Assessing the welfare of dairy calves: outcome-based measures of calf health versus input-based measures of the use of risky management practices
The mortality and morbidity of unweaned dairy calves and management practices that may impair calf health and welfare were surveyed on 115 farms in Canada (Quebec) and 60 farms in Central Europe (Austria and Germany) to examine whether outcome-based measures of calf health could be
used to identify farms that use management practices that place calf health at risk. Quebec herds had higher juvenile mortality incidence than those in Central Europe. Juvenile mortality was poorly estimated by producers. Low levels of mortality did not include low levels of morbidity in the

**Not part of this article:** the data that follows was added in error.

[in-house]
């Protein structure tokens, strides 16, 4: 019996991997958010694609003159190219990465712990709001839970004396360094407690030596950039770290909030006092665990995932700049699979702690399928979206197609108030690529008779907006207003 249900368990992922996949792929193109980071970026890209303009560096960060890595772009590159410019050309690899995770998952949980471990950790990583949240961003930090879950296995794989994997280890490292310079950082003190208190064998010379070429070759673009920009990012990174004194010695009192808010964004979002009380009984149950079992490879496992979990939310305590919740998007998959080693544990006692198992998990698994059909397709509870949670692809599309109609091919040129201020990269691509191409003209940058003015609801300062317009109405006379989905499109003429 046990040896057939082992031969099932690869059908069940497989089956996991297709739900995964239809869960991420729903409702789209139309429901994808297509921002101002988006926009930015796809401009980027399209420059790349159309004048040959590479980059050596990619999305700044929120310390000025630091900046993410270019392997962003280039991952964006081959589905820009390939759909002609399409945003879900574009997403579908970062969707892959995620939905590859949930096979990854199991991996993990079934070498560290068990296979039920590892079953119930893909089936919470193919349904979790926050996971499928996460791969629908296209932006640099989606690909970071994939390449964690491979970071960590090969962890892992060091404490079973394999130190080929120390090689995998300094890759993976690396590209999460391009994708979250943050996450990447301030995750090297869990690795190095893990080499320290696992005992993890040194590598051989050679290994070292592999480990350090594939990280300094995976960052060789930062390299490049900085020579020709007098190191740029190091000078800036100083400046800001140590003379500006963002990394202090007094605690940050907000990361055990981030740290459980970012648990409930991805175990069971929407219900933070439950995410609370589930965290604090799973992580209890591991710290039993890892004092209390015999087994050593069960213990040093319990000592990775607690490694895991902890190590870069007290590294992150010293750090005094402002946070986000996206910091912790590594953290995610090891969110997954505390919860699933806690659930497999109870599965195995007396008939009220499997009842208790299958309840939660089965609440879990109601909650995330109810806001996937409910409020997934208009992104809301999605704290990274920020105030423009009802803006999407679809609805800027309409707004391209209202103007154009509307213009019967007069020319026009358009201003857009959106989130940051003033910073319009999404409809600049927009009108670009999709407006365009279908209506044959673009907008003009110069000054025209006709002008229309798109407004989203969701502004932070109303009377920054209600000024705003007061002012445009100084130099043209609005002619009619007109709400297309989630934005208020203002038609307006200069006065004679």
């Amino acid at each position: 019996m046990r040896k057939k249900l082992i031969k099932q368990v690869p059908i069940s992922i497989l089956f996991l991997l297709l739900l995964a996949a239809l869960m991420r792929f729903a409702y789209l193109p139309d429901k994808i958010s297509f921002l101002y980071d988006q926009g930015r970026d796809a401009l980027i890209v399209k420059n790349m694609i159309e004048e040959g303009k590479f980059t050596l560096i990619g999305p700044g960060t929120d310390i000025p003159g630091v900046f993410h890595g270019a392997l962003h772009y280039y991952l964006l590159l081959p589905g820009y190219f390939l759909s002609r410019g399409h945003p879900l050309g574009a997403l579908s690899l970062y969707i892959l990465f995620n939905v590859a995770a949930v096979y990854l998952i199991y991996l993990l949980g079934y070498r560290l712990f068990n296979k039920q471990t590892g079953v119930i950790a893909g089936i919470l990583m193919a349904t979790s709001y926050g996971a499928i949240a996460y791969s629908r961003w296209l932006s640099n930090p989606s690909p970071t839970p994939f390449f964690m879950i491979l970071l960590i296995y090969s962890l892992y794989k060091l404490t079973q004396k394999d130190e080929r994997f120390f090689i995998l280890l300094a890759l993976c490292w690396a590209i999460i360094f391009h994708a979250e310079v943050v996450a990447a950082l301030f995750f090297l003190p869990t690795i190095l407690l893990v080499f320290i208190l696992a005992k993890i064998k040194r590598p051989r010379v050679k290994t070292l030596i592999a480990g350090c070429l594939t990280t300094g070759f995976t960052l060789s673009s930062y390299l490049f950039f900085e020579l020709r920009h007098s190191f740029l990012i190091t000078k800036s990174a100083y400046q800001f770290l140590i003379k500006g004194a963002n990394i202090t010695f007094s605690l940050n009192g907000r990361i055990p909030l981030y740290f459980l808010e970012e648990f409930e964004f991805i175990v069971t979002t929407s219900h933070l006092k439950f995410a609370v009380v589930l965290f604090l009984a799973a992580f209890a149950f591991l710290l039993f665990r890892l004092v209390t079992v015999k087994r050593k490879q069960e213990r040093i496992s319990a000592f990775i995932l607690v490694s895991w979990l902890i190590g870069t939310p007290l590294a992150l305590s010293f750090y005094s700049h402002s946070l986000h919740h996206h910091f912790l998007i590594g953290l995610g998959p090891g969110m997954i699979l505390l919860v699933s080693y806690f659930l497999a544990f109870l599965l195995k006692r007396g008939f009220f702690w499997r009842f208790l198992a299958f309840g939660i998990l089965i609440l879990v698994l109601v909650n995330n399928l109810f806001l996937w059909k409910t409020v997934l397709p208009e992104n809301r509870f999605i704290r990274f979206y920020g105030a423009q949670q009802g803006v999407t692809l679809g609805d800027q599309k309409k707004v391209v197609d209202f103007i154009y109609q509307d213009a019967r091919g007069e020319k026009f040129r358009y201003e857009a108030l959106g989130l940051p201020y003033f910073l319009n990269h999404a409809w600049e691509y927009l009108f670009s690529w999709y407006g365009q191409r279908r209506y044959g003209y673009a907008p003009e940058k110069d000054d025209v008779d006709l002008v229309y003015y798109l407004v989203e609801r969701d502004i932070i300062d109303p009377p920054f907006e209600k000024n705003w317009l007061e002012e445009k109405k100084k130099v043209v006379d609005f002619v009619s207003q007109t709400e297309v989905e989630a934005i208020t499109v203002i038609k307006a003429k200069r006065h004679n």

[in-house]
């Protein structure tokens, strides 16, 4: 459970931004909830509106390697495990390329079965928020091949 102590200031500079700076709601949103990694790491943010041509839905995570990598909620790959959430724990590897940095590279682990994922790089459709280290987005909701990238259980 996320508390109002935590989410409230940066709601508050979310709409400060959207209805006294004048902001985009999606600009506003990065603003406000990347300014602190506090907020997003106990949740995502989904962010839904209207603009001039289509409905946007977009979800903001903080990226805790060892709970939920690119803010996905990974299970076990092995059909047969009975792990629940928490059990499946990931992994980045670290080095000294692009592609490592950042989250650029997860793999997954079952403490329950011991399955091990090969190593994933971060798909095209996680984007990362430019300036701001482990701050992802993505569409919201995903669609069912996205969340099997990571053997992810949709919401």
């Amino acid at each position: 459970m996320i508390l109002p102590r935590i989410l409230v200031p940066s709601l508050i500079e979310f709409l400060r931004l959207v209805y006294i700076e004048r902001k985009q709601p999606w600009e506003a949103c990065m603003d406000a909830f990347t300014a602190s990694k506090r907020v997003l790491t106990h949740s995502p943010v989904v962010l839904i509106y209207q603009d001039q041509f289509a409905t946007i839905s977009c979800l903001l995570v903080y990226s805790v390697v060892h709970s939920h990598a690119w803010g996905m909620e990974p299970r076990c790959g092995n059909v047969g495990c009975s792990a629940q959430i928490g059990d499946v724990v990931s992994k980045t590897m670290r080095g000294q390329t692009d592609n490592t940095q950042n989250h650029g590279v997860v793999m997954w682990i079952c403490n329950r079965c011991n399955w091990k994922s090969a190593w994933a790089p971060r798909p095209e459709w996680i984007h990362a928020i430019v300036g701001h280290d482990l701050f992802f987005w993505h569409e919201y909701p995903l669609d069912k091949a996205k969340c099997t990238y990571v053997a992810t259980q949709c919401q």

same herds. Health status was not necessarily associated with management practices generally recommended for health and welfare. Many management practices that may impair calf health and welfare were found in Quebec while only some were found in Central Europe; these were related to calving
management and care of the newborn, colostrum management, calf-dam separation, calf feeding, weaning and calf housing. Inadequate recording of calf morbidity and mortality can be a problem in using recorded measures to assess the level of calf health on a farm. The recorded mortality and morbidity
do not necessarily show the extent that producers use management practices that pose a risk to calf health.